chain does not float away until it is deliberately detached.
Diagrammatically, we have…. Lipids 17
O O C
H 3 SCoA The acetyl group is loaded onto
- HS the fatty acid synthase
O CH2 SCoA
P FAS complex
The malonyl-ACP component is
bound to an ACP-binding site
O Both reactions are catalyzed by
O O H3C S enzymes with transacylase
O CH2 S C
The long arm of ACP permits
movement for the Claisen-
type condensation reaction
- H3C C and allows the product to
O access other units of FAS for
O CH 2 subsequent transformations
S Lipids 18
O O HS
An enzyme catalyzes the
H3C CH2 S P FAS Claisen-type condensation
Reduction: NADPH + H
The reduction is
OH O HS enzymatically performed
H3C CH2 S P FAS
Dehydration is also
O HS enzymatic
H C S P FAS
-unsaturated thioester Lipids 19
H 3 S C of C=C bond to give
A a fully reduced tail
H C S
3 growing chain moves
HS FAS to spot of original
C electrophile for next
ACP controls reaction cycle
add new malonyl
thioester Nu S Ready for next cycle
O O FAS
O CH2 S
Same as first step Lipids 20
Note that the growing fatty acid is always attached to either ACP, which is in turn
attached to FAS, or directly to one of the enzymes in the FAS complex.
o The electrophile is always the growing chain, and it grows at the thioester end.
o The nucleophile is always malonyl thioester, regardless of the length of the
growing chain. Remember that the use of malonyl thioes3er, a C compound,
only adds an acetate uni2 (C ), because one carbon is l2st as CO .
o There are two reductions and one dehydration per cycle.
After seven cycles, we will have made seven new C-C bonds a16 a C fatty acid.
7 new C-C bonds O
C C C C C C C C
C C C C C C C C SR
acetyl malonyl-derived2C units
Because the malonyl-derived units are made from acetyl thioe2ter + CO , and the
CO 2s later lost, we can say 16e C compound originates from eight acetyl units. Lipids 21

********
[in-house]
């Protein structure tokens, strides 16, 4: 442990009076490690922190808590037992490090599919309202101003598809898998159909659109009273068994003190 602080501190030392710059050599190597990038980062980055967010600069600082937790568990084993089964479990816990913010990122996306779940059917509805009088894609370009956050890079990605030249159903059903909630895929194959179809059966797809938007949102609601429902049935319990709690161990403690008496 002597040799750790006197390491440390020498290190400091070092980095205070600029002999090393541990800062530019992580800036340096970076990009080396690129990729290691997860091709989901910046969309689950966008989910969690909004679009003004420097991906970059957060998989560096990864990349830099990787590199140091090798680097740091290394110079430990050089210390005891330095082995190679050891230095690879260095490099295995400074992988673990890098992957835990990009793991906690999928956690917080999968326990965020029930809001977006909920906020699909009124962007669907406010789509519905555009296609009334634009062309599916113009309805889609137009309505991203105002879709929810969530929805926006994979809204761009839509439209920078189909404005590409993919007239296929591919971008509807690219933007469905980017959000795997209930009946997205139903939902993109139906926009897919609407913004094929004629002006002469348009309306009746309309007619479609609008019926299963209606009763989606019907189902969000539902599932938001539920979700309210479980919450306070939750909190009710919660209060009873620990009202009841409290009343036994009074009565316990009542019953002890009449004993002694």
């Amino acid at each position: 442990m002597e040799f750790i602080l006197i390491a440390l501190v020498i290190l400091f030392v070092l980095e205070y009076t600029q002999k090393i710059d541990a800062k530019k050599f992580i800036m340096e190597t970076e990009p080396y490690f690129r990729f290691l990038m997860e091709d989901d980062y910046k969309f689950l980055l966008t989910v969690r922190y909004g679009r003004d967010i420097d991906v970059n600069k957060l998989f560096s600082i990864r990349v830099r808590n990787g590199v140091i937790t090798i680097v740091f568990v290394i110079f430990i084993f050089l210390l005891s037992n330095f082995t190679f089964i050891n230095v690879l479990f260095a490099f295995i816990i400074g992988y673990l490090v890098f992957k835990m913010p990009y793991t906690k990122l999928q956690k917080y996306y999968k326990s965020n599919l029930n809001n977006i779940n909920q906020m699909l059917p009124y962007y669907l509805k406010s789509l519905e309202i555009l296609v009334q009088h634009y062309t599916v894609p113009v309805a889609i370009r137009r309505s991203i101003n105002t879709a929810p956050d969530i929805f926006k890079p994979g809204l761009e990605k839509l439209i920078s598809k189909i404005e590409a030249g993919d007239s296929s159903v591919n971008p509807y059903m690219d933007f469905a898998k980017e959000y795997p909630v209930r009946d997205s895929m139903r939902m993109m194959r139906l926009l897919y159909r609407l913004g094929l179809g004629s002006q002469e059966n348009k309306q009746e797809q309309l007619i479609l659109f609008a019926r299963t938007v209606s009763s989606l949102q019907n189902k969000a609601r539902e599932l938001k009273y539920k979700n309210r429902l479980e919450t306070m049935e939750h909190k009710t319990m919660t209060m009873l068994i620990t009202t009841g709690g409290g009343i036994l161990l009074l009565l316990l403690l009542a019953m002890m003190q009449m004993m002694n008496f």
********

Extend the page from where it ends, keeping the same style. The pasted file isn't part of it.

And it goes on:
c. Reduction and dehydration reagents
How do we perform the reduction, dehydration, and reduction reactions?
1. Reduction of ketone to alcohol by NADPH
O O OH O
2. Dehydration of alcohol to alkene
OH O O
-hydroxythioester -unsaturated thioester
Compare this reaction to the formation of phosphoenolpyruvate in glycolysis. Lipids 22
3. Reduction of alkene to alkane by NADPH
-unsaturated thioester saturated tail
Alkenes normally cannot be reduced by hydride reagents (Na4H , NADH, NADPH,
etc.) because hydrides do not attack nonpolar C=C bonds. However, it works in this
case because the alkene is conjugated to the C=O. A resonance structure shows
that the -carbon has positive character and is therefore electrophilic.
Polarized to be more
O because of resonanceO
Reaction with NADPH would generate the enol form, which tautomerizes to the
product. The addition of a nucleophile to the carbon of an ,-unsaturated
carbonyl is termed conjugate addition and has the name Michael Addition. Lipids 23
d. Other fatty acids
The normal product of fatty-acid biosynthesis in animals is palmitic acid (16).
Separate elongase and desaturase enzymes are responsible for elongating this fatty
acid and producing monounsaturated fatty acids, respectively. Desaturase enzymes
are remarkable in that they introduce a cis alkene using atmospheric oxygen as the
oxidizing agent. (We won’t look at these details).
Palmitic acid (C16 O
Stearic acid (C18 Oleic acid C 18 9
We can’t desaturate any further than delta 9 Lipids 24
There are some polyunsaturated fatty acids (PUFA’s) that humans cannot
synthesize and must obtain in their diet. These two are the “parent” PUFA’s, as they
can be converted to other necessary PUFA’s by the liver when consumed.
They have desaturation further than 9
Linoleic acid 189,12
An omega-6 fatty acid, which has a double
bond six carbons from the omega end (methyl)
Alpha linolenic acid (ALA) 18
An omega-3 fatty acid, which has a double
bond three carbons from the omega end (methyl) Lipids 25
C. Catabolism of Triacylglycerides and Fatty Acids
1. Hydrolysis of Triacylglycerides
Triacylglycerides are poorly absorbed from the digestive tract, but the hydrolysis
products can be absorbed. Hydrolysis is performed by lipase enzymes.